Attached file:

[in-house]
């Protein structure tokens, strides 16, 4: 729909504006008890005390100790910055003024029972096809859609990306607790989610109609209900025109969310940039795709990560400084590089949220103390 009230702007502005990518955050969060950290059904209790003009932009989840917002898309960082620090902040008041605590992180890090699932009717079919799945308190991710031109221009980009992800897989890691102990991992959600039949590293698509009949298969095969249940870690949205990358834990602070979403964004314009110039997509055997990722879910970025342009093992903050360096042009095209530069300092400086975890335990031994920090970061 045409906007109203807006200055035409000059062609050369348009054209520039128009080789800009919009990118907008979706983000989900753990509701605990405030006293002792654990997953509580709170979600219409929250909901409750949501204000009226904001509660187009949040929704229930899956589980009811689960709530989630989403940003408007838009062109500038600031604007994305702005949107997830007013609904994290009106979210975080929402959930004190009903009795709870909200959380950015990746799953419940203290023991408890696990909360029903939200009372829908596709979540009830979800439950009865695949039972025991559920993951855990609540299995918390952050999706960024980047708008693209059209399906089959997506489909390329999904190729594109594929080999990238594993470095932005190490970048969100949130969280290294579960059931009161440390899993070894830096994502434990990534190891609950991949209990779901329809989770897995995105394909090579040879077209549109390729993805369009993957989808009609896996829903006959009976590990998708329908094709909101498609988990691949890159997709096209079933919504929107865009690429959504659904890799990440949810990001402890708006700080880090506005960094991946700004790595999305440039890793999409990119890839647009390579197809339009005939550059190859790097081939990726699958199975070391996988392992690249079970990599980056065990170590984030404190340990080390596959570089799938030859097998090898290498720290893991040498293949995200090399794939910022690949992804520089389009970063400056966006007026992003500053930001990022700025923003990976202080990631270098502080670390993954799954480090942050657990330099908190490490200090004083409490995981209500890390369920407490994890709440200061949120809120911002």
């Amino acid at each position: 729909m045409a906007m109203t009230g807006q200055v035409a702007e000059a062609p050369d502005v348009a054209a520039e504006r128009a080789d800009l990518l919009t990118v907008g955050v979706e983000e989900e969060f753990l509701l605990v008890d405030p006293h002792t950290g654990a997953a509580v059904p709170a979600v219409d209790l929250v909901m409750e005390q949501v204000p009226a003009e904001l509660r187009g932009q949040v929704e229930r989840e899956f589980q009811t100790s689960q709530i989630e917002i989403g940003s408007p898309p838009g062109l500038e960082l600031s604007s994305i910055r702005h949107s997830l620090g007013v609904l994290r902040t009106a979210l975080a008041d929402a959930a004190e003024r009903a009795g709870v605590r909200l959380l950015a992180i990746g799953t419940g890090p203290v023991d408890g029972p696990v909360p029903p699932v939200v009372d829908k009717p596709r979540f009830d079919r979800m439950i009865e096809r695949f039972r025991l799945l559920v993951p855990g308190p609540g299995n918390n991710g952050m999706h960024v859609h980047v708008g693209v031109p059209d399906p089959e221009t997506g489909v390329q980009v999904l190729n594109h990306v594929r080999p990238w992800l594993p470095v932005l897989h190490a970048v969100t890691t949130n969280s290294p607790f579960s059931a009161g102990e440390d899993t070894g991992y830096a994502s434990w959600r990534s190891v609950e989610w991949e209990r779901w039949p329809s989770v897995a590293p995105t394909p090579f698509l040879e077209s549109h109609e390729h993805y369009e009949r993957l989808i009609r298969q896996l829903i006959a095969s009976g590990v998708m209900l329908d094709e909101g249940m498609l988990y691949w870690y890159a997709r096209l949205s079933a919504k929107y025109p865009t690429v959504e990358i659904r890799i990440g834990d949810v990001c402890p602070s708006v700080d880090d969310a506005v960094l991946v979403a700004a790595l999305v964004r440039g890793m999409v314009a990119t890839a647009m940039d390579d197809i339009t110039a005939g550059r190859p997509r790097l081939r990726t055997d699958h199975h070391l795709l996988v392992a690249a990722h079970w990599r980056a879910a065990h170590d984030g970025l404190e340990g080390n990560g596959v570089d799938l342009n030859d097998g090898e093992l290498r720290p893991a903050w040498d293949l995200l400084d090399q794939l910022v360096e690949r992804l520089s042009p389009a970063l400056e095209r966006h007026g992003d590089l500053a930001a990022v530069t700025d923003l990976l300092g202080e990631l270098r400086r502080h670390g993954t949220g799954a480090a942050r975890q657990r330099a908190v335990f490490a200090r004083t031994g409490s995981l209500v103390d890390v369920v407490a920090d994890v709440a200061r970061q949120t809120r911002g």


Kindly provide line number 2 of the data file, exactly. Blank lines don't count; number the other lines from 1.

């Protein structure tokens, strides 16, 4: 729909504006008890005390100790910055003024029972096809859609990306607790989610109609209900025109969310940039795709990560400084590089949220103390 009230702007502005990518955050969060950290059904209790003009932009989840917002898309960082620090902040008041605590992180890090699932009717079919799945308190991710031109221009980009992800897989890691102990991992959600039949590293698509009949298969095969249940870690949205990358834990602070979403964004314009110039997509055997990722879910970025342009093992903050360096042009095209530069300092400086975890335990031994920090970061 045409906007109203807006200055035409000059062609050369348009054209520039128009080789800009919009990118907008979706983000989900753990509701605990405030006293002792654990997953509580709170979600219409929250909901409750949501204000009226904001509660187009949040929704229930899956589980009811689960709530989630989403940003408007838009062109500038600031604007994305702005949107997830007013609904994290009106979210975080929402959930004190009903009795709870909200959380950015990746799953419940203290023991408890696990909360029903939200009372829908596709979540009830979800439950009865695949039972025991559920993951855990609540299995918390952050999706960024980047708008693209059209399906089959997506489909390329999904190729594109594929080999990238594993470095932005190490970048969100949130969280290294579960059931009161440390899993070894830096994502434990990534190891609950991949209990779901329809989770897995995105394909090579040879077209549109390729993805369009993957989808009609896996829903006959009976590990998708329908094709909101498609988990691949890159997709096209079933919504929107865009690429959504659904890799990440949810990001402890708006700080880090506005960094991946700004790595999305440039890793999409990119890839647009390579197809339009005939550059190859790097081939990726699958199975070391996988392992690249079970990599980056065990170590984030404190340990080390596959570089799938030859097998090898290498720290893991040498293949995200090399794939910022690949992804520089389009970063400056966006007026992003500053930001990022700025923003990976202080990631270098502080670390993954799954480090942050657990330099908190490490200090004083409490995981209500890390369920407490994890709440200061949120809120911002």